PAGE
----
What's the corporate responsibility of a creative studio in a crisis?
A few weeks back Out of Office decided to dedicate their Thursdays to working for free, offering their design services to anyone who needed them. This decision raises the question of what our industry's responsibility is in a time of crisis, and how further studios could help.
- Lucy Bourton
- 9 April 2020
- Reading Time
- 5 minute read
Like many over the past few working weeks (and weekends too to be honest), Elana Schlenker and Mark Pernice, who make up design studio Out Of Office (OOO), have felt a little lost at what to do.
Rightfully overwhelmed at the feeling of how many people need help right now, and what their place within that was, a few weeks back Elana suggested the pair dedicate a day to offering up their design services. It’s a decision which saw the studio help in a small way, but it’s also acted in tandem with helping themselves too. “Selfishly, this is one of the few things that’s giving me purpose and helping me feel connected,” Elana tells us. “It’s definitely a balm for me, not just those we are helping.” Whereas for Mark the move represented an already concrete belief for him: “If you put other people’s needs first, it’s a great coping mechanism when you’re feeling helpless.”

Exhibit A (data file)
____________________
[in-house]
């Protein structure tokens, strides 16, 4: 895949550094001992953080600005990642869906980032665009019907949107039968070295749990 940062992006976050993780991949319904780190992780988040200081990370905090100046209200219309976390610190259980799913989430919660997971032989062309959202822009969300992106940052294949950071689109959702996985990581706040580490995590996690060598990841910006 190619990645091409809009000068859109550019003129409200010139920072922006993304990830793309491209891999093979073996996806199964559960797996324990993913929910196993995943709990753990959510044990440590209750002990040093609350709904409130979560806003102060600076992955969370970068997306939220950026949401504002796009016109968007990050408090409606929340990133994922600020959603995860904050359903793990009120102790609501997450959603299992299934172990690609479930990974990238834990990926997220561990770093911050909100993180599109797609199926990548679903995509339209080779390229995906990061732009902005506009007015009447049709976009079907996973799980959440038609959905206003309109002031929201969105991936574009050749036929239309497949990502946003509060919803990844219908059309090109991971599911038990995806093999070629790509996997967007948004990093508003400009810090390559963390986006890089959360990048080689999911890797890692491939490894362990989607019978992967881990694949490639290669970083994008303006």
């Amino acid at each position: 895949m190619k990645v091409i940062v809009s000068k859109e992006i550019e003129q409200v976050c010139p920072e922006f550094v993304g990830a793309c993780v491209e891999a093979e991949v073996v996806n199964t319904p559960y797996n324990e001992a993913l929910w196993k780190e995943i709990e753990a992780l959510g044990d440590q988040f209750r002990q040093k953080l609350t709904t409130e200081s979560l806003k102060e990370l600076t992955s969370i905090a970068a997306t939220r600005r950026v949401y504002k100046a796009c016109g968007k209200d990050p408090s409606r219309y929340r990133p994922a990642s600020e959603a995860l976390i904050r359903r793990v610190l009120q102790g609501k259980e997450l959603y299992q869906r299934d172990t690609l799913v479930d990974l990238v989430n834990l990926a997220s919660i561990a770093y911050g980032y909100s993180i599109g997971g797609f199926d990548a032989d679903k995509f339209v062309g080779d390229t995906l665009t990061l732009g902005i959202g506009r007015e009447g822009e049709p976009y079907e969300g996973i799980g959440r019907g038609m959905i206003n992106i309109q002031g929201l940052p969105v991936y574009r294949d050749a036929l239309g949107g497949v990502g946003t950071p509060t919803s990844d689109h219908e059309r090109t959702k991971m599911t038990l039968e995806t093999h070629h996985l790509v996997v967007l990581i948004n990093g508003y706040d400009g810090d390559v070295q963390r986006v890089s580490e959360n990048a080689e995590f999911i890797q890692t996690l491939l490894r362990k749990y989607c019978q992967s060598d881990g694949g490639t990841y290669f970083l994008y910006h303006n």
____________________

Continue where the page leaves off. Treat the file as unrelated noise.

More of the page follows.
Starting a few weeks back, every Thursday Mark and Elana can now be found working – for free – for a whole host of clients they maybe wouldn’t usually be in contact with. The work so far has involved student crits, branding for community organisations, and other smaller businesses popping up in adaptation to this particular time. From helping an artist trying to navigate what to do after a cancelled show, to the branding for a new food start-up, “many people who are reaching out are doing so with projects that were formerly just things they daydreamed about,” points out Elana. In turn, the pair are approaching these new briefs with the same dedication as usual, maybe just on a bit of a tighter deadline. “There’s more a sense of urgency and we’re trying to fit a lot into each Thursday,” adds Mark, “but we’re really trying to give these requests the same importance as our regular studio work.”